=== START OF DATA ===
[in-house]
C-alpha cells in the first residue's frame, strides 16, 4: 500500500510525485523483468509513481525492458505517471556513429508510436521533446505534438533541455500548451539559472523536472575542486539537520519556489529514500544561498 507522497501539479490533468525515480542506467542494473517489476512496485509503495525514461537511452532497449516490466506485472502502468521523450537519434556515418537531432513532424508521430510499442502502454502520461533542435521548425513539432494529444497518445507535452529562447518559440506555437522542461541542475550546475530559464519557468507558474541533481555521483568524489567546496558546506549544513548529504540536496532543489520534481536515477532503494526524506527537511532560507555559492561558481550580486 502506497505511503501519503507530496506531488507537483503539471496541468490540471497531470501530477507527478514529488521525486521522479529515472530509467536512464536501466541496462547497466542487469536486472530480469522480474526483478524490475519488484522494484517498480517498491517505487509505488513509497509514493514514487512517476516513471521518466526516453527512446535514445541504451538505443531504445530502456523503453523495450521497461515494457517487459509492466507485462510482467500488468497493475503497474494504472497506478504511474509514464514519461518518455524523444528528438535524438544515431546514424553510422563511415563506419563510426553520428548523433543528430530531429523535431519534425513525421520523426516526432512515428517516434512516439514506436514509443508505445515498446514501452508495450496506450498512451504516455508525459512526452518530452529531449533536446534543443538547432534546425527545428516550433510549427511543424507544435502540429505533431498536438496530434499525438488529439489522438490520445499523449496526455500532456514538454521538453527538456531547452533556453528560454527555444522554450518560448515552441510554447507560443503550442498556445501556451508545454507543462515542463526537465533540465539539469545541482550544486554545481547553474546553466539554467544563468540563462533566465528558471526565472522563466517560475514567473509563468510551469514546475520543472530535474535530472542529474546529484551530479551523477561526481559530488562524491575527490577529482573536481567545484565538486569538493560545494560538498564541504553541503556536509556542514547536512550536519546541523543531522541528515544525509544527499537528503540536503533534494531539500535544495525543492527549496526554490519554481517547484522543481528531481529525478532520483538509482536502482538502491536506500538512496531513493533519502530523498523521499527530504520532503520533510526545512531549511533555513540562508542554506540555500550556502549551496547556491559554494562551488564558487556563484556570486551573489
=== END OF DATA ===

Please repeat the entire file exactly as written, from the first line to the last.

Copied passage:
[in-house]
C-alpha cells in the first residue's frame, strides 16, 4: 500500500510525485523483468509513481525492458505517471556513429508510436521533446505534438533541455500548451539559472523536472575542486539537520519556489529514500544561498 507522497501539479490533468525515480542506467542494473517489476512496485509503495525514461537511452532497449516490466506485472502502468521523450537519434556515418537531432513532424508521430510499442502502454502520461533542435521548425513539432494529444497518445507535452529562447518559440506555437522542461541542475550546475530559464519557468507558474541533481555521483568524489567546496558546506549544513548529504540536496532543489520534481536515477532503494526524506527537511532560507555559492561558481550580486 502506497505511503501519503507530496506531488507537483503539471496541468490540471497531470501530477507527478514529488521525486521522479529515472530509467536512464536501466541496462547497466542487469536486472530480469522480474526483478524490475519488484522494484517498480517498491517505487509505488513509497509514493514514487512517476516513471521518466526516453527512446535514445541504451538505443531504445530502456523503453523495450521497461515494457517487459509492466507485462510482467500488468497493475503497474494504472497506478504511474509514464514519461518518455524523444528528438535524438544515431546514424553510422563511415563506419563510426553520428548523433543528430530531429523535431519534425513525421520523426516526432512515428517516434512516439514506436514509443508505445515498446514501452508495450496506450498512451504516455508525459512526452518530452529531449533536446534543443538547432534546425527545428516550433510549427511543424507544435502540429505533431498536438496530434499525438488529439489522438490520445499523449496526455500532456514538454521538453527538456531547452533556453528560454527555444522554450518560448515552441510554447507560443503550442498556445501556451508545454507543462515542463526537465533540465539539469545541482550544486554545481547553474546553466539554467544563468540563462533566465528558471526565472522563466517560475514567473509563468510551469514546475520543472530535474535530472542529474546529484551530479551523477561526481559530488562524491575527490577529482573536481567545484565538486569538493560545494560538498564541504553541503556536509556542514547536512550536519546541523543531522541528515544525509544527499537528503540536503533534494531539500535544495525543492527549496526554490519554481517547484522543481528531481529525478532520483538509482536502482538502491536506500538512496531513493533519502530523498523521499527530504520532503520533510526545512531549511533555513540562508542554506540555500550556502549551496547556491559554494562551488564558487556563484556570486551573489